Today is the big day. We are launching the auction for Alexander's seizure dog. Because of your generosity, we are so very close to our amazing goal of actually getting a dog for Alexander. I would like to take a minute to tell you some of the specifics about our plans once the auction is final.
4 Paws for Ability. You can follow the link and read all about them. There are several reasons we chose this specific organization for Alexander's dog... Many people have asked A LOT of questions about the dog and process ~ so I would like to explain some of them.
1. This dog will be a service dog for Alexander. It will be specifically selected for him, and trained for his specific needs. We had hoped to wait to see if he would have greater needs (a service dog can be trained for more than one thing) ... but it has become evident that we need the dog sooner than later, so this one will be trained to alert for seizures.
3. This is important because most organizations will not accept people if the dog is not directly able to "respond" to the person in need. For example, almost all programs eliminate small children because they do not necessarily have the cognitive language skills to communicate with the dog. The normal minimum age is around 12 for a service dog for this reason.
4. This is also important because almost all organizations will not train a dog to alert to someone other than the person in need. Our family needs to be alerted. This organization will train our entire family to work with this service dog. Although the dog will be a "service" to Alexander, he will accept commands from our family and alert our family members.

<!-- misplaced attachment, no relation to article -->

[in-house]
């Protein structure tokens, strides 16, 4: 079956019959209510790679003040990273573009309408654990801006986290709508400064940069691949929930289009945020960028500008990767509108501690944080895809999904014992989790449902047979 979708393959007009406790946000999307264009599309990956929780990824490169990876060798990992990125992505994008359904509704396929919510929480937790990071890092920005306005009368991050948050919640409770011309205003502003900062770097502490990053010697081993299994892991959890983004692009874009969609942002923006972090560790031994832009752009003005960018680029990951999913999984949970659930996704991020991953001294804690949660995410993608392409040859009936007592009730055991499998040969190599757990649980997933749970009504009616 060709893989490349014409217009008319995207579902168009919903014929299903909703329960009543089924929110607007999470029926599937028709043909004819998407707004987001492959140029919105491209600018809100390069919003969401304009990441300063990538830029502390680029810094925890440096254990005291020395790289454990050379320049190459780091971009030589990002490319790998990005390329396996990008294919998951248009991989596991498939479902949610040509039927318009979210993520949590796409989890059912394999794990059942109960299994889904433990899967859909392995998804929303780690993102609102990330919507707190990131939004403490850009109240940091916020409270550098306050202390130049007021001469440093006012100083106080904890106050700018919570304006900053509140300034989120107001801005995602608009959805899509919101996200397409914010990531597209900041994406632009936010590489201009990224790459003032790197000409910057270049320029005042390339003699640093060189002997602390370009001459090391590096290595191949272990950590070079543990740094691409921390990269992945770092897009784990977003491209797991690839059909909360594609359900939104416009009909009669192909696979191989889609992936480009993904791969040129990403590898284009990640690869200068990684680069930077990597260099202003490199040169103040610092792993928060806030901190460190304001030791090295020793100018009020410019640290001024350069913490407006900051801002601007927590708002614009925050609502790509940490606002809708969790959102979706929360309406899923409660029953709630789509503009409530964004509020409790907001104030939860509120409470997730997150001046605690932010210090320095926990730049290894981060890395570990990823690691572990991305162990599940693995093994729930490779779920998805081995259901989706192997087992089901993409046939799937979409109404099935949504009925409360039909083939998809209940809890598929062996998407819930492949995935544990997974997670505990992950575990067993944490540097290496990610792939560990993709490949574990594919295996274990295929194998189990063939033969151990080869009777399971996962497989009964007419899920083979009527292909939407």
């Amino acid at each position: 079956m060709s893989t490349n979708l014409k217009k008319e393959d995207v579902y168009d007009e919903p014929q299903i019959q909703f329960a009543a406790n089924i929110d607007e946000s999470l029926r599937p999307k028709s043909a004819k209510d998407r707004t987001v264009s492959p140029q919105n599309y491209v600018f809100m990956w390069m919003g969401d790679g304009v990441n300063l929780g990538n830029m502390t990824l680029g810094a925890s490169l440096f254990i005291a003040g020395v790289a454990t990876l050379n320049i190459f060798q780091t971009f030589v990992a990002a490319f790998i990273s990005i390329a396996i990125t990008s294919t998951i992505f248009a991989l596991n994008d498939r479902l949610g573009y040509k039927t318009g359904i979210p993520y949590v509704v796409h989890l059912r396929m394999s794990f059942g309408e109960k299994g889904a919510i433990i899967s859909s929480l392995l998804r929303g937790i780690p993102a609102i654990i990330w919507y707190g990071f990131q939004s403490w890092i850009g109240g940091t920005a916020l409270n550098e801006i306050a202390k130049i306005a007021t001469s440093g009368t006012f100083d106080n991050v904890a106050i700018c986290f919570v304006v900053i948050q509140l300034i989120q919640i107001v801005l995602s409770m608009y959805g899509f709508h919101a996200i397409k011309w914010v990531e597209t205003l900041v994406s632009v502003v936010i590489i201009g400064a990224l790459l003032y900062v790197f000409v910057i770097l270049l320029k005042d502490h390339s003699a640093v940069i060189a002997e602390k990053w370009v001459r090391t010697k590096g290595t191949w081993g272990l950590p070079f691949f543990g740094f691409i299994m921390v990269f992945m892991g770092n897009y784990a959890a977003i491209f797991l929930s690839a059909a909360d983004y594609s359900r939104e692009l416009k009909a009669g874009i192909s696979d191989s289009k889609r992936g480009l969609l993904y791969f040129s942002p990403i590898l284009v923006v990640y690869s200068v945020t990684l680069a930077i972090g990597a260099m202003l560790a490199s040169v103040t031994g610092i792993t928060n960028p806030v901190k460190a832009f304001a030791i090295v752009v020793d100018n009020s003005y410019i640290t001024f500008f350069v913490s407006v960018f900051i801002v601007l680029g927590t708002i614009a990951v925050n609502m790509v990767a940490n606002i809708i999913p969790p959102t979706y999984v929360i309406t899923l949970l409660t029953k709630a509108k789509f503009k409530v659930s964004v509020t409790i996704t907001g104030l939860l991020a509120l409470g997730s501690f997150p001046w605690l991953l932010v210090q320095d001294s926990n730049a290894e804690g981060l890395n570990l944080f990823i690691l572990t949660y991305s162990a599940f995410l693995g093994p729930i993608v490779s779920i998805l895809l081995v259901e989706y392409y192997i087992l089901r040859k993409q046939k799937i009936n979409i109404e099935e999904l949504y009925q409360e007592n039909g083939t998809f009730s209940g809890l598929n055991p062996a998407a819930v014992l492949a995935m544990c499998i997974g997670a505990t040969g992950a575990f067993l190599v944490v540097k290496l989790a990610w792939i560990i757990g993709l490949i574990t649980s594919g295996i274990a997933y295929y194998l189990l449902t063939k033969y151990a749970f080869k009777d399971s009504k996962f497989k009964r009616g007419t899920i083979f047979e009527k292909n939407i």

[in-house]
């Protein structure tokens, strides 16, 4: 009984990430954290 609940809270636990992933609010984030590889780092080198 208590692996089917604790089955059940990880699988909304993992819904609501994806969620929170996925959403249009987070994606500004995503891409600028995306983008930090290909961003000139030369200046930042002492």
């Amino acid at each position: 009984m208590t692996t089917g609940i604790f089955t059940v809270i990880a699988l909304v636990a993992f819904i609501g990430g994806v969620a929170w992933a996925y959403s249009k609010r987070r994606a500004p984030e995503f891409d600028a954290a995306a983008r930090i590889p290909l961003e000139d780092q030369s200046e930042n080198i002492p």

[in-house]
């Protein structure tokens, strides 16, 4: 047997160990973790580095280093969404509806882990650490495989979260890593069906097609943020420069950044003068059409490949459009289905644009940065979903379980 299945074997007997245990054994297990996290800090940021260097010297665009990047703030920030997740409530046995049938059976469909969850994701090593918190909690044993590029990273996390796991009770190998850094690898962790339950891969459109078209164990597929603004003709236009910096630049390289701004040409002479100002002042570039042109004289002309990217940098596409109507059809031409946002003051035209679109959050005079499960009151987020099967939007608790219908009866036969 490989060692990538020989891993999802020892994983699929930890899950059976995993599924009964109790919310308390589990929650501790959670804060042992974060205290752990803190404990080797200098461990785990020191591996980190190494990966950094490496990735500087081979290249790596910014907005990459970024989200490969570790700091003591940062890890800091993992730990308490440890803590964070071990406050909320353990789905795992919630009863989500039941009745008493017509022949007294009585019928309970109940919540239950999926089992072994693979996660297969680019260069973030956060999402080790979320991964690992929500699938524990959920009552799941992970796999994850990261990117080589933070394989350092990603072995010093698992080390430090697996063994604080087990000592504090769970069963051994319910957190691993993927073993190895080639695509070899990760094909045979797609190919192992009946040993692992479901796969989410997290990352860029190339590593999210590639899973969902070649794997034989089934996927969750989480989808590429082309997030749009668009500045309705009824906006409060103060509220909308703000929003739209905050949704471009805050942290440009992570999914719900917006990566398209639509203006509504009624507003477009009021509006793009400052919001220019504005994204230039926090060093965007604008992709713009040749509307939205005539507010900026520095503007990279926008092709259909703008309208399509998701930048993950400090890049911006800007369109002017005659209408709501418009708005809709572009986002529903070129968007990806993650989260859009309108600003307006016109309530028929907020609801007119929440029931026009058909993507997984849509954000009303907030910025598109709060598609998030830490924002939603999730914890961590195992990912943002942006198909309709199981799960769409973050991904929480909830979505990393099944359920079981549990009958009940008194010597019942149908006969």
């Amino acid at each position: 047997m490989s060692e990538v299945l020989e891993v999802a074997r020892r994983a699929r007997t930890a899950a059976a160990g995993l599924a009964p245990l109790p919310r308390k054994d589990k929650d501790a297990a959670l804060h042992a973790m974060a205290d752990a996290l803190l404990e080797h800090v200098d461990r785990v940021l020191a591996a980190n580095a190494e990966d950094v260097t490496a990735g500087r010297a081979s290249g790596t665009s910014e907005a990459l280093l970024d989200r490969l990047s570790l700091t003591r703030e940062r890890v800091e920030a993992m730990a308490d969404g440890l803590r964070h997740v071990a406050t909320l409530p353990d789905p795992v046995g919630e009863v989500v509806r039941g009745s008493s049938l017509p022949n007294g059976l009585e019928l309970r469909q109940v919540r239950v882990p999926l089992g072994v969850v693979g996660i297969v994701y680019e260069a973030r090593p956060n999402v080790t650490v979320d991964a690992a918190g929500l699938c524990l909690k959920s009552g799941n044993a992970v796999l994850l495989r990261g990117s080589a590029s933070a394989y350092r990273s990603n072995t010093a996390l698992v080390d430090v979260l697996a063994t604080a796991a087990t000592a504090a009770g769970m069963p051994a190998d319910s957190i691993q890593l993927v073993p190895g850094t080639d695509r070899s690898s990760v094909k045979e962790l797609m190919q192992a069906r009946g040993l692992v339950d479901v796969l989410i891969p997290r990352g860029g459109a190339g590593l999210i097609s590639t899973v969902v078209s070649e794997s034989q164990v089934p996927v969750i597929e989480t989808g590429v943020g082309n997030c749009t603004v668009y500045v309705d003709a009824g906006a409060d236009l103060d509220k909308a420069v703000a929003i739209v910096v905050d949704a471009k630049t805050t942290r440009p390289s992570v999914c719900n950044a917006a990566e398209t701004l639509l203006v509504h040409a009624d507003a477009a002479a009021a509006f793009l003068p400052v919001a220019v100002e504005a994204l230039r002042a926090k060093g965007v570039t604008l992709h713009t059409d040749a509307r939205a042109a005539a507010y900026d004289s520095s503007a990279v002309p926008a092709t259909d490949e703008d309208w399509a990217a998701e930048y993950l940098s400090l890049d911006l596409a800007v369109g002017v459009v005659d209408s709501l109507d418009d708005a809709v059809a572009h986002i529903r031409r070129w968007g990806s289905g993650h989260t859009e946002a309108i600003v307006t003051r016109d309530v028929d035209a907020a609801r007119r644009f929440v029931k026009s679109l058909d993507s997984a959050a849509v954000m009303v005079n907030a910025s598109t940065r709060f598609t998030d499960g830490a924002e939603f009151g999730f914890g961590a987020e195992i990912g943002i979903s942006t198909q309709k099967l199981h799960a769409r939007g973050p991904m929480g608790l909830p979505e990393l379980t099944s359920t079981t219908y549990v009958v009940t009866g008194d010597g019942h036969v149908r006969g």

5. Service dogs are trained to alert when a seizure is happening. If the dog only ever does this.... it will be worth it. Ray and I can go back to sleeping because we will feel secure the dog will alert us if a seizure is occurring in the middle of the night. Often, a bond grows between the dog and the person that a dog can sense when the person is going to have a seizure. This bond cannot be explained... and we can hope that bond develops. Again, the bond of alert before the seizure happens is not a definite - but the alerting of a seizure once it starts is what this service dog will be trained to do.
5. Service dogs cost about $20,000 - $25,000 to train. If you look at the actual cost to the raise the dog on all these other websites, they all say about the same thing. Most organizations are cheaper to the recipient. This is because the organization gets money from other sources; people are put on waiting lists; etc. But - either way, the money is raised. We could have put ourselves on a list and in about 2-5 years gotten a dog, but we chose to act now. We hoped we could raise the money within a year. Never in a million years did we believe we would raise it this fast.
I can't believe I am posting this. I can't believe we are so close. I can't believe so many people have donated. I can't believe so many people have put so much toward our family.
If we happen to raise more money than necessary for the service dog, we will put it in the trust established for Alexander. There are other things he will need in the future that could be large ticket items. The trust has been established to help us save money for those items.
And finally.... please know that our family does not forget our blessings. We will find a way to pay your generosity forward to another family. We are so grateful that 4 Paws for Ability exists to help Alexander, we will probably help fund raising in some way for other families. Raising $14,000 is a daunting task ... and we could not have done it without your support.
Once again... Thank you. Please take a few minutes to browse the items being auctioned. Please comment below the item if you would like to bid on it.
Please share share share the auction site with others.
Please check back in... if more things are donated ~ more things will appear!
To see a Quick LIST of Auction Items, Click HERE
Auction will end on June 30, 2011